Ricky D. Cox

Date of Award


Document Type


Degree Name

Master of Science


Department of Systems Engineering and Management

First Advisor

Charles A. Bleckmann, PhD


Numerous bioremediation projects have proven effective in accelerating contaminant biodegradation by injecting oxygen into the vadose zone with a technique called bioventing. In cold climates, bioremediation is limited to the summer when soil temperatures are sufficient to support microbial growth. Laboratory studies directly correlate increased biodegradation rates with temperature. By raising soil temperatures, in situ jet fuel remediation can be accelerated which was shown by a bioventing project conducted in 1991 at Eielson AFB, Alaska, where three soil warming techniques were used. Two methods actively warmed the soil - warm water circulation and heat tape; the other passively warmed the plot with insulatory covers. All plots were compared to an uncontaminated area and an unheated contaminated control plot. This study critically analyzes the project data to determine its effectiveness in enhancing biodegradation. This study also models the temperature-biodegradation relationship at the test plots using the van't Hoff-Arrhenius equation. Using paired oxygen consumption rates and temperatures, application of the equation was valid only for the warm water and passive warming plots. This study demonstrates that bioremediation is feasible in cold climates and can be enhanced by soil warming. Soil warming can significantly decrease remediation time with acceptable cost increases.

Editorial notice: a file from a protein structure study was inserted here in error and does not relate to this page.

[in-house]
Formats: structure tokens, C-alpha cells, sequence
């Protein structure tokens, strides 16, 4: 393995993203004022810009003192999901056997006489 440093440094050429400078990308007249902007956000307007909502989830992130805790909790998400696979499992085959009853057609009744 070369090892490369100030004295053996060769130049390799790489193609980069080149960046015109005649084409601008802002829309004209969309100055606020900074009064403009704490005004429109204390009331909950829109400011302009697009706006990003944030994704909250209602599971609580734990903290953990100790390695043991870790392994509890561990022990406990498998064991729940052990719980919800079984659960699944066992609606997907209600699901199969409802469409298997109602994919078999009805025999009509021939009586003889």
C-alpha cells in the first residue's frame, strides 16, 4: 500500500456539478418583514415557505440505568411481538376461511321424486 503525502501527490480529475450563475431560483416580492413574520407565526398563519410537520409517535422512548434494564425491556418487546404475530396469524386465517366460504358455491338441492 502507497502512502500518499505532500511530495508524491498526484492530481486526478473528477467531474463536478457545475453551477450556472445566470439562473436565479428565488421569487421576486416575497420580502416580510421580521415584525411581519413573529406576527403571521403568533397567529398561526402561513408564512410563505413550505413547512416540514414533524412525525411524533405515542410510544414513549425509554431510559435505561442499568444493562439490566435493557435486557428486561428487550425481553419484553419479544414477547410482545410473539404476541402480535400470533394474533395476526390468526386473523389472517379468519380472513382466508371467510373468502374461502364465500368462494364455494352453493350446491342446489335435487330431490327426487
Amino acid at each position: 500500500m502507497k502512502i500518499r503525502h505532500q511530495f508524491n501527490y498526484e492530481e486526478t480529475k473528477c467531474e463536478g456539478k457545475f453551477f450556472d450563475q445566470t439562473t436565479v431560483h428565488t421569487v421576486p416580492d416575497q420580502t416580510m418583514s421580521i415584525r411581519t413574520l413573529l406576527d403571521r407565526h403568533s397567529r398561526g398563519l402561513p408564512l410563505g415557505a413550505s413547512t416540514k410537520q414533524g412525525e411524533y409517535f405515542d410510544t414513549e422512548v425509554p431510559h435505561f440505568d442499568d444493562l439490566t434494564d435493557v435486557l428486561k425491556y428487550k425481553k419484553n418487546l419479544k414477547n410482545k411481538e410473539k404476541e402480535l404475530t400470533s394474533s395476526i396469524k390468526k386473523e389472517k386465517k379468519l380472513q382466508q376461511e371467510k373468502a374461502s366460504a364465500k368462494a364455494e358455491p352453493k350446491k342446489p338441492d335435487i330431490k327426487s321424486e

AFIT Designator


DTIC Accession Number